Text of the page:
A Cautious Relationship Builds
For some time after Boris Yeltsin’s decline, relations between Germany and Russia had cooled. The strain resulted from Germany backing the U.S. and Britain in the Kosovo war and German/EU differences with Russia over the Chechnya war.
Back in June, barely two months following Putin’s election to the Russian presidency, the Russian premier visited Chancellor Schröder. The chancellor had previously welcomed Putin’s election to office with an expression of “great expectations of a strong, democratic, peaceful and prosperous Russia which acknowledges its international responsibility and takes full part in developments in Europe” (Reuters, March 27).
Each of these leaders know only too well that failed relations between them in the past have led to a literal blood bath. Stalingrad is still etched in the minds of both, with its legacy of over a million dead.
Yet this did not stop Vladimir Putin from rattling his nuclear saber on the eve of his summit with President Clinton, which preceeded that with Schröder. He startled the West with his declaration that Russia would sell sensitive nuclear materials, even to nations that are nonsignatories to the nuclear non-proliferation treaty.
Following his U.S. summit, Putin visited Berlin for a two-day conference, during which Schröder stated that he wanted to build a new “strategic relationship” with Russia. However, little evident progress was made diplomatically on this score, largely due to the debacle of the war in Chechnya and some apparent reticence on behalf of each leader. Nevertheless, during the recent UN Millennium Summit, Schröder and Putin apparently agreed that they would meet in Moscow shortly thereafter.
On the eve of this visit, Schröder said, “I am going there because I want to make it clear, especially at this current time, that Russia can politically count on Germany’s support for the reform process.” He anticipated “several hours” of talks with Putin, and emphasized “the important role in world peace,” that Germany could play, “particularly in easing Russian concerns over nato expansion” (Agence France-Presse, Sept. 25).
Two key statements leap out upon viewing Schröder’s words—“Russia can politically count on Germany’s support for … reform,” and the key reference to Germany’s “important role in world peace … particularly in easing Russian concerns over nato expansion.”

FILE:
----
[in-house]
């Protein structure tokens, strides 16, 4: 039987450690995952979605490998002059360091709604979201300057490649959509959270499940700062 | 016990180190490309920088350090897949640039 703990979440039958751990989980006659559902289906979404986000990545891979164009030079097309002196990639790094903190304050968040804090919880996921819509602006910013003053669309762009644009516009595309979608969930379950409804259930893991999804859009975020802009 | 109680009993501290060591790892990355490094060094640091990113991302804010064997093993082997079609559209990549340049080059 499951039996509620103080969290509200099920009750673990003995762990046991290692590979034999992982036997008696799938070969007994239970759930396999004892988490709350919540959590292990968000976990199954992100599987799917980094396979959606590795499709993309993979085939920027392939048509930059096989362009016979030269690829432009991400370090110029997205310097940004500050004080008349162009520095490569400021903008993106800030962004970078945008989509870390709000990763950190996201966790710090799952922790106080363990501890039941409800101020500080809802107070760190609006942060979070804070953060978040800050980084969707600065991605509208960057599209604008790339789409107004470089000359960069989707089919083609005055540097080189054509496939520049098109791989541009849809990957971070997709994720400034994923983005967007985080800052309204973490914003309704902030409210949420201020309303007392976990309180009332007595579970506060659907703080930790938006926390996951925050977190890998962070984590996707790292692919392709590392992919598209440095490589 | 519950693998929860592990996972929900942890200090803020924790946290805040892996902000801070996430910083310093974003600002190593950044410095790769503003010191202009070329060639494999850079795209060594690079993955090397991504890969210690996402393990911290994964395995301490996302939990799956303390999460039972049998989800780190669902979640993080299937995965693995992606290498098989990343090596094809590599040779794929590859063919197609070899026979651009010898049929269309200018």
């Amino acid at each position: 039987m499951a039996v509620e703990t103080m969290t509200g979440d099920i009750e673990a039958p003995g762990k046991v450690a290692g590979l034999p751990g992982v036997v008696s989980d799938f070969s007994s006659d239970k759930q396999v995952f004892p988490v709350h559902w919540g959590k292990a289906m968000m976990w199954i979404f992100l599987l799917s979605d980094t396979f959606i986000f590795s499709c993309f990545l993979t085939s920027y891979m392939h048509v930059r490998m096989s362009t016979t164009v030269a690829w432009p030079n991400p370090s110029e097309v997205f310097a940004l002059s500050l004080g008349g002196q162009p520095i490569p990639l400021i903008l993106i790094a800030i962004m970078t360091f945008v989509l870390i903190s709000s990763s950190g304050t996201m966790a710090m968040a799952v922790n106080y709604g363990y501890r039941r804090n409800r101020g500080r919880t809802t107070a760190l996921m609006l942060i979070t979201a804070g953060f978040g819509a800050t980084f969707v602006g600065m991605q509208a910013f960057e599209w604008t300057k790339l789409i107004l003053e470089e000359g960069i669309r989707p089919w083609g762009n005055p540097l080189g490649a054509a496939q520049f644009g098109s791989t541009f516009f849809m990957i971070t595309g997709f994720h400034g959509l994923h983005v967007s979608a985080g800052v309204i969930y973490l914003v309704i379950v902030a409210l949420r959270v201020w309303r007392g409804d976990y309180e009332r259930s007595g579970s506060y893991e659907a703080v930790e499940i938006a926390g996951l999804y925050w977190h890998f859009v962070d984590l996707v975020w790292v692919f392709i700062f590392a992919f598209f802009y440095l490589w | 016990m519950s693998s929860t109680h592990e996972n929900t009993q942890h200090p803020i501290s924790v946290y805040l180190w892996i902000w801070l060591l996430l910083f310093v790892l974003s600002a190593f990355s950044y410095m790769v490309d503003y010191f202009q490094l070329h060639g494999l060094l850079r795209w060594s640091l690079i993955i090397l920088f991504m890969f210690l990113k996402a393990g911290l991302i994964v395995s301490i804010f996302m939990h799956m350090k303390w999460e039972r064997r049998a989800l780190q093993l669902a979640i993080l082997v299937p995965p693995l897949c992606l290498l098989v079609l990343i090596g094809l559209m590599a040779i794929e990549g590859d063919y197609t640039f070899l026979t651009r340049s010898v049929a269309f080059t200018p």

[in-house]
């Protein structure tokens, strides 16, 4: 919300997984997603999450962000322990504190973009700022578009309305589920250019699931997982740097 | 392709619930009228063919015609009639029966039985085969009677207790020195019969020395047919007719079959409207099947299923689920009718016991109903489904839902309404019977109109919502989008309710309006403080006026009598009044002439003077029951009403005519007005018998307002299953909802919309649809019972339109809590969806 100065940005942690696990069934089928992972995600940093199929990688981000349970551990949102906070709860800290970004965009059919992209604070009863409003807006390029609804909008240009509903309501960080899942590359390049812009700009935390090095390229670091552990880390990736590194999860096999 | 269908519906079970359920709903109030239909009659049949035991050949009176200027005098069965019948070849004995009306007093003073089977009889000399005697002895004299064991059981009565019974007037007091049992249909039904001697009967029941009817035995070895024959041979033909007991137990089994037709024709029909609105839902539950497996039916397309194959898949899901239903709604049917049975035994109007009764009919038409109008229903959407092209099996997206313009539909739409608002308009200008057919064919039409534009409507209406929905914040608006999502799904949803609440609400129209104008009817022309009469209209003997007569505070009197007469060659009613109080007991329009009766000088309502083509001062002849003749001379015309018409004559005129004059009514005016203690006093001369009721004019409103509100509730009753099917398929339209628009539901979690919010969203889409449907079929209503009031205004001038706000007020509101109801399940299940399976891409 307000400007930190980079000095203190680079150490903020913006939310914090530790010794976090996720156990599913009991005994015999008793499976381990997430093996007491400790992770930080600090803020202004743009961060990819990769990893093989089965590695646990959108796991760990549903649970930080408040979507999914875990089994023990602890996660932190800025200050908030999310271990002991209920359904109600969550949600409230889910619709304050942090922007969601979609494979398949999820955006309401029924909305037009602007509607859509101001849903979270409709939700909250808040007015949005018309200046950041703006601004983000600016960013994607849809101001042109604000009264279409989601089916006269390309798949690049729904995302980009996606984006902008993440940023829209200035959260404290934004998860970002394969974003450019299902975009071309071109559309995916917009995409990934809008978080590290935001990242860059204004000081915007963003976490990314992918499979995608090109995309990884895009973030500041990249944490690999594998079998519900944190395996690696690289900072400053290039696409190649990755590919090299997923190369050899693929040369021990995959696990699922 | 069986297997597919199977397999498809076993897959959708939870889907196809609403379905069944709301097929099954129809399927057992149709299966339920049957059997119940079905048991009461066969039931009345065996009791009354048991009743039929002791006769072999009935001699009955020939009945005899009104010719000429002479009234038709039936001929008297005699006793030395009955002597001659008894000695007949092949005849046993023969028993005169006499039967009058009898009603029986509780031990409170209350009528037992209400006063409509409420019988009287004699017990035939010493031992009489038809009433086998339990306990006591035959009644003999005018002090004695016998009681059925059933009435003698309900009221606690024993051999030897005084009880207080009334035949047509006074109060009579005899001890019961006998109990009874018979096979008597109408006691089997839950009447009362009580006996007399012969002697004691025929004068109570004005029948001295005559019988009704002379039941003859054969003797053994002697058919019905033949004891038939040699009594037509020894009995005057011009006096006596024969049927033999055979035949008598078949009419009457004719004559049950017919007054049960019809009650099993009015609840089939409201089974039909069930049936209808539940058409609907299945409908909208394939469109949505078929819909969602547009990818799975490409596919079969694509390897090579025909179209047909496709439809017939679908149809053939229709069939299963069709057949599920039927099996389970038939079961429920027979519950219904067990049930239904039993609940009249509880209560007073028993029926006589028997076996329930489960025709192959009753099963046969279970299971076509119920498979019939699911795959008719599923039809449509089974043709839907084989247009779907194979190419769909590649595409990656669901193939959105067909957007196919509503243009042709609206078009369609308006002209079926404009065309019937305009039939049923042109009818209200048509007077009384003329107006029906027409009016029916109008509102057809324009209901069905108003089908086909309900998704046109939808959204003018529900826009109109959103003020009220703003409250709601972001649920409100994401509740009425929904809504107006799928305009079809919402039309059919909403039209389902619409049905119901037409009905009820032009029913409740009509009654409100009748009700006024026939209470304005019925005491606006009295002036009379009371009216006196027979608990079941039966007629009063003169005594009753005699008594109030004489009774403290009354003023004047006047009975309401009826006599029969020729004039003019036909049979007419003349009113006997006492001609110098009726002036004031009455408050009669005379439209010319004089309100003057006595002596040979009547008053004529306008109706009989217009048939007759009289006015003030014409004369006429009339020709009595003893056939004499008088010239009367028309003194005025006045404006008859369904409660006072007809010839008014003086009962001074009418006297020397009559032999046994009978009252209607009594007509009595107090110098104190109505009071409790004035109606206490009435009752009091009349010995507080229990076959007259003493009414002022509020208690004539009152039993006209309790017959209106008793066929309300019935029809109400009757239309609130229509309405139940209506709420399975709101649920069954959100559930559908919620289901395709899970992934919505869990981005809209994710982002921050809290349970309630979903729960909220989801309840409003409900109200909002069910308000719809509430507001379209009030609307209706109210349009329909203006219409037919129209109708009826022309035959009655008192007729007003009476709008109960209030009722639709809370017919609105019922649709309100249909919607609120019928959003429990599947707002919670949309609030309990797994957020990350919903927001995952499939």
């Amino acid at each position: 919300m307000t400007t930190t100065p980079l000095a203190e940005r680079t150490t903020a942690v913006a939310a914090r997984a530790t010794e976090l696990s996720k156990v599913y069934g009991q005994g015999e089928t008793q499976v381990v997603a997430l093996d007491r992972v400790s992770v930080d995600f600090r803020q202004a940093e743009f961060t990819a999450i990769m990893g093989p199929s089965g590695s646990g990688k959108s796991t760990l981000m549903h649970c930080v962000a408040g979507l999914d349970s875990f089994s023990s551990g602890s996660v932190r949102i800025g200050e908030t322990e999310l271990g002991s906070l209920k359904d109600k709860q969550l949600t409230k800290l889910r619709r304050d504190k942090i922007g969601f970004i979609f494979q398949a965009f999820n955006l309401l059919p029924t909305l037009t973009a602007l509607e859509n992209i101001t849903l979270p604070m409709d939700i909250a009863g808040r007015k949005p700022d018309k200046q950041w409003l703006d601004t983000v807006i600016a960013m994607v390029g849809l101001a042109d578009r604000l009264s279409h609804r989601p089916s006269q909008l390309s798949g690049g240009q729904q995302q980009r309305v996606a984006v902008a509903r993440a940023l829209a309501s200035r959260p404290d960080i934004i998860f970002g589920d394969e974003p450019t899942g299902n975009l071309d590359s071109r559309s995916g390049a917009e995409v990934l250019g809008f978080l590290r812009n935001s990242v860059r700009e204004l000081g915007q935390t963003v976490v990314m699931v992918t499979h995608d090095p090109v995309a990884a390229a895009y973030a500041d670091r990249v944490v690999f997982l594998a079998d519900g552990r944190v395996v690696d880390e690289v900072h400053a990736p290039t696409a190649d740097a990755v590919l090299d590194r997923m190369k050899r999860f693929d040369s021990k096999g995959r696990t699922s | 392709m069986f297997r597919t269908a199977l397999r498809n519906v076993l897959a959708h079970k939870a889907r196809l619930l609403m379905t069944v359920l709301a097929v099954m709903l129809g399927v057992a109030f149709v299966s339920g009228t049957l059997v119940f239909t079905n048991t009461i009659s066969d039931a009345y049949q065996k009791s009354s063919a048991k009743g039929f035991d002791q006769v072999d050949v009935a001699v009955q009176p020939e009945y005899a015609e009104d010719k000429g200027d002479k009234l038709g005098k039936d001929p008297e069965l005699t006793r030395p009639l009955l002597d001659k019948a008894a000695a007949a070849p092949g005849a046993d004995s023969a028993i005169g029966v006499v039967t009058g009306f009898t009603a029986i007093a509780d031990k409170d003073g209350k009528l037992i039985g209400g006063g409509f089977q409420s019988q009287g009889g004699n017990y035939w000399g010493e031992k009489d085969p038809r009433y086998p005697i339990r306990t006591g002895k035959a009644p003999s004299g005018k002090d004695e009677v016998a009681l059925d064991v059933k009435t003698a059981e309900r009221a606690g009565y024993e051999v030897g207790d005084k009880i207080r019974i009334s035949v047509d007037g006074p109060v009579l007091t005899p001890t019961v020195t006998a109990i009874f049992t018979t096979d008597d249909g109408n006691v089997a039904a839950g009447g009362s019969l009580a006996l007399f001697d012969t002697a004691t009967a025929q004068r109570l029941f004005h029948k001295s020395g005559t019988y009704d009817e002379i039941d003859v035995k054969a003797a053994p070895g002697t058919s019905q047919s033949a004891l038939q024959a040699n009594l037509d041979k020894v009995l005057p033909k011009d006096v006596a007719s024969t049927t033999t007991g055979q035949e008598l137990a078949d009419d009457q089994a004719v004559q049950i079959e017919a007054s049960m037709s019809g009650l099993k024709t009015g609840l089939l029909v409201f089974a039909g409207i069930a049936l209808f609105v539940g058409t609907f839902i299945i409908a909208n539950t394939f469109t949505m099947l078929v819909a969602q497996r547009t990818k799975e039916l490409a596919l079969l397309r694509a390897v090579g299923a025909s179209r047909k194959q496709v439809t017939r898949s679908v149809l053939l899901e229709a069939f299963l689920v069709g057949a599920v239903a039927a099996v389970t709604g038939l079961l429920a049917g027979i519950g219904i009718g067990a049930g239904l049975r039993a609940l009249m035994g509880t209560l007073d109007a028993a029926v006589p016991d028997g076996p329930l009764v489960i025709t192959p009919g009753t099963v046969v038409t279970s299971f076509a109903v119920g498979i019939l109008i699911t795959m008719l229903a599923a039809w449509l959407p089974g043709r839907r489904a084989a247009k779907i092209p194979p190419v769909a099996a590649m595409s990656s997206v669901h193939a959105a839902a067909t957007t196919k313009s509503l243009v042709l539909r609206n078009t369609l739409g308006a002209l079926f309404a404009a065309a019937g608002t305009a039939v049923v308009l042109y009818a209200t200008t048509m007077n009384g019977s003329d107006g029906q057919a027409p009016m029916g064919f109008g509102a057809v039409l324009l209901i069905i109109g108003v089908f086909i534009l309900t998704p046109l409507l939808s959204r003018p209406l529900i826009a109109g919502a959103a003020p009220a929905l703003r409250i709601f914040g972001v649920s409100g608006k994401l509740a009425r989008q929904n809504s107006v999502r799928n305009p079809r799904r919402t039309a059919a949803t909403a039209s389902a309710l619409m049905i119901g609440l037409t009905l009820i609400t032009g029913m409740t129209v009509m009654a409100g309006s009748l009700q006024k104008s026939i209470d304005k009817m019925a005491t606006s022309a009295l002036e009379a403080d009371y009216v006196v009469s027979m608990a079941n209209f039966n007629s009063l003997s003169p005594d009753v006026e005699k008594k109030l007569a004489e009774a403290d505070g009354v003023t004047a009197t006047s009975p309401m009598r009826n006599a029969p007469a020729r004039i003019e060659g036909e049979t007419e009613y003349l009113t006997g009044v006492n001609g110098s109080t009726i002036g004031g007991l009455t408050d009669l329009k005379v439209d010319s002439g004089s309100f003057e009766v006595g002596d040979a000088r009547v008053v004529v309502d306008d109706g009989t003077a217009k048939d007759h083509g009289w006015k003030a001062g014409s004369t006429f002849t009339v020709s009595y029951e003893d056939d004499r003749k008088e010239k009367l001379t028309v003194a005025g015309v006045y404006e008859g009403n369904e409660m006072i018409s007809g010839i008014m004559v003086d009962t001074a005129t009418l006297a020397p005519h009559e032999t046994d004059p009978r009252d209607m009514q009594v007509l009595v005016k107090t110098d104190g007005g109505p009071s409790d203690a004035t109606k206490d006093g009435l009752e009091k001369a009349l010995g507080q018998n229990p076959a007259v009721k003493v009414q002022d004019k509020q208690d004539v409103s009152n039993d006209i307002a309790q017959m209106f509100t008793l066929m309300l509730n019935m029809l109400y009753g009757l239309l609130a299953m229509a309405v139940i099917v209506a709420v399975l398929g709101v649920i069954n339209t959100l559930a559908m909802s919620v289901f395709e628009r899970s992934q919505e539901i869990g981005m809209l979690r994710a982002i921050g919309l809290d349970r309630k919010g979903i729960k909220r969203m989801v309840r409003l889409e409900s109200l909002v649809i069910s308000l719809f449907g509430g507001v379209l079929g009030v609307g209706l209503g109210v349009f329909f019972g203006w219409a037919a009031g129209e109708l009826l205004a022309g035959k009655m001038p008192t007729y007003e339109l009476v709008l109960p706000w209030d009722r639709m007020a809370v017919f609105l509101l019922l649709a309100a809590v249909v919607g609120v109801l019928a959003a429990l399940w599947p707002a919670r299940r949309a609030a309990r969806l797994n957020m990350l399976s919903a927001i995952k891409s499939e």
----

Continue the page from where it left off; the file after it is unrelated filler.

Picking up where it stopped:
No doubt the first key statement is a lead-in to Germany seeking to limit U.S. influence in the European theater by laying the groundwork for a future treaty which will assure an alliance with Russia. This would give both the continuing ability to trade off each other in international relations to the detriment of the U.S.
The second key statement is more chilling in its overtones. The most important role which Germany can play in world peace, given their history, is to stay away from war! Yet the only way that Germany can allay Russian fears over nato expansion is to indicate that nato’s redundancy will be brought about by the implementation of a German-led Euroforce. That force is in the making right now, and Putin knows it. Perhaps Schröder’s quid pro quo here is, We’ll keep nato at bay—just don’t rattle your nuclear arsenal at us! On the other hand, from the Russian perspective, Putin can quite readily say, We have the resources, you have the capital—let’s dance!
Russia needs that capital. A debt of $43 billion hangs around its neck, owed to the Paris Club, which comprises 18 of Moscow’s creditor states. Germany is Russia’s single biggest creditor, therefore its single biggest current investor, and its closest neighbor of any size and of any economic and political clout. Up to now, Germany has balked at offering any sizeable relief through the restructuring of this debt. However, Schröder is a chameleon, well practiced in moving with the flow of events and adjusting his stance accordingly.
One other key statement in his comments to the press in advance of his visit to Moscow in September was “especially at this current time.” What’s so crucial about talking with the Russians “especially at this current time”? Well, let’s take a look.